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Pinckneya pubens, Michaux. (Georgia Bark.)

Botanical name:

Natural order, Rubiaceae; sub-order, Cinchoneae.

By EDGAR HERMAN, NAUDAIN PH.G.

From an Inaugural Essay.

Michaux discovered this plant in 1791, along the banks of the St. Mary's River, Florida, and described it as follows: It grows in bogs along the banks of streams from Florida to South Carolina, near the coast, sometimes attains a height of twenty feet, though as it throws up many stems from the same root, it retains a shrub-like appearance. It has the general botanical characteristics of the Rubiaceae, the leaves are large, oval, and acute; downy on the under surface as are the flower-clusters which are borne at the end of the branches. These consist of several five-flowered fascicles of purplish spotted flowers. Calyx short, three-lobed, one of the lobes being expanded into a large ovate rose-colored leaf, which is more showy than the flower itself.

The plant is closely related to the cinchonae, and is one of the many that have been proposed as a substitute for Peruvian bark. From reports of physicians living in States where it grows, it appears to have decided anti-periodic properties, though slower in its action than cinchona bark. The genus was named in honor of Gen. Charles Pinckney, of South Carolina.

Considerable difficulty was experienced in securing a sample of the bark, but through the kindness of Mr. G. J. Luhn, of Charleston, South Carolina, a small quantity was obtained, together with several leaves and a cluster of fruit. The bark was in quills about two inches in length, from 1/16 to 1/8 inch in thickness; externally of an ash gray color, and somewhat warty; internally brownish white, of a distinctly bitter taste, and breaking with a short corky fracture.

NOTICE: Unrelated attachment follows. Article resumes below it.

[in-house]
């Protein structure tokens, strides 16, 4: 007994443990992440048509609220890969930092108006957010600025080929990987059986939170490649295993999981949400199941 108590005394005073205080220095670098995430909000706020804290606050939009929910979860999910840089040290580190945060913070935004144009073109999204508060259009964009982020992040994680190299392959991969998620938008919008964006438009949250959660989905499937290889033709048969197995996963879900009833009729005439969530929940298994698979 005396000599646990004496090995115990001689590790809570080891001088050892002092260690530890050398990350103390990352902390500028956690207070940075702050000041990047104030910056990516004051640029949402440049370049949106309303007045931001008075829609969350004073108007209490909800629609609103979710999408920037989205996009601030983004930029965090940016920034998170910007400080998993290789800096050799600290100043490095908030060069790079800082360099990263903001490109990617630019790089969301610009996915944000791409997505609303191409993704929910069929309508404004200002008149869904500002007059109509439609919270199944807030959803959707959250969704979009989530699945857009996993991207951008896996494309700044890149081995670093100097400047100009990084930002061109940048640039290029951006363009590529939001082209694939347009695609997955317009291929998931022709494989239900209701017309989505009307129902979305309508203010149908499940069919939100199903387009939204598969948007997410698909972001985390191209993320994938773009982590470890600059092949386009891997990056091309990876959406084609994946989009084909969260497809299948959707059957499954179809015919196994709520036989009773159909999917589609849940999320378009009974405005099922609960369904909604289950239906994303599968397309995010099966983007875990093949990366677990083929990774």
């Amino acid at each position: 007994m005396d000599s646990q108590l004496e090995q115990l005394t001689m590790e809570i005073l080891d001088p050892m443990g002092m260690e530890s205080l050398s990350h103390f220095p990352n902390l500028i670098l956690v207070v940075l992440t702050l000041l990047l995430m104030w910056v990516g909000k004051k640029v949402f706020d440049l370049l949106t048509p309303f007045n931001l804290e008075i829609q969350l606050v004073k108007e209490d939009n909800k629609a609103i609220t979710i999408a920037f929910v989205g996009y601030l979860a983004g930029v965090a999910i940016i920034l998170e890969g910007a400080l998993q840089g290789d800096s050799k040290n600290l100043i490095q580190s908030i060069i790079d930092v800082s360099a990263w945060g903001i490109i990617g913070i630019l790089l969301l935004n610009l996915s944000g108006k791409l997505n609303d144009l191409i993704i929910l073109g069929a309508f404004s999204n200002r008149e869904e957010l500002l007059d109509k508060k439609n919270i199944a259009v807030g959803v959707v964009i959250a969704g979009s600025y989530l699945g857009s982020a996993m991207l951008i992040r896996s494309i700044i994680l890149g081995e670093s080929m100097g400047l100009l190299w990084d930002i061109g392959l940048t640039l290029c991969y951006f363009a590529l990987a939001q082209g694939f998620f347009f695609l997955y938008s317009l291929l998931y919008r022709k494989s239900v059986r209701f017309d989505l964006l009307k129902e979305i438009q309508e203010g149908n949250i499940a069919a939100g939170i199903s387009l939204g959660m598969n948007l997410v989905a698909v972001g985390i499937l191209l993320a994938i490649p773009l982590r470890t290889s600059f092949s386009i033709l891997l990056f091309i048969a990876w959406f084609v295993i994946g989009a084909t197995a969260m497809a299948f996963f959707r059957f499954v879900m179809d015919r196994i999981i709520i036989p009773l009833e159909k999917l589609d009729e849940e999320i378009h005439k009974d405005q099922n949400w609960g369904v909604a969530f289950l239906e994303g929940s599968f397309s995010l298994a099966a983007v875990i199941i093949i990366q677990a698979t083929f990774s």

A portion of the bark was exhausted by repeated digestion, with water acidulated with hydrochloric acid; but the acid infusion failed to give any reaction for alkaloids when tested with Mayer's test, picric acid, or phospho-molybdic acid. On concentrating a portion of this solution numerous crystals separated; they were boiled with a solution of sodium carbonate and filtered, the filtrate neutralized gave a precipitate with calcium chloride indicating oxalic acid. The insoluble residue was dissolved in acetic acid and tested with ammonium oxalate with which it gave a precipitate indicating- that the crystals were calcium oxalate.

Seventy-five grams of the bark in very fine powder were submitted to the action of petroleum benzin (which had previously been redistilled) until it was thoroughly exhausted. On distilling off the benzin a greenish, wax-like substance remained; this was treated with acidulated water (HCl), to which it yielded nothing, giving no reactions when tested for alkaloids. It was next treated with eighty per cent. alcohol, which extracted a small quantity of a yellow resinous body, soluble in ether. The residue consisted of a waxy substance associated with a small amount of chlorophyll. Fixed and volatile oils were found to be absent.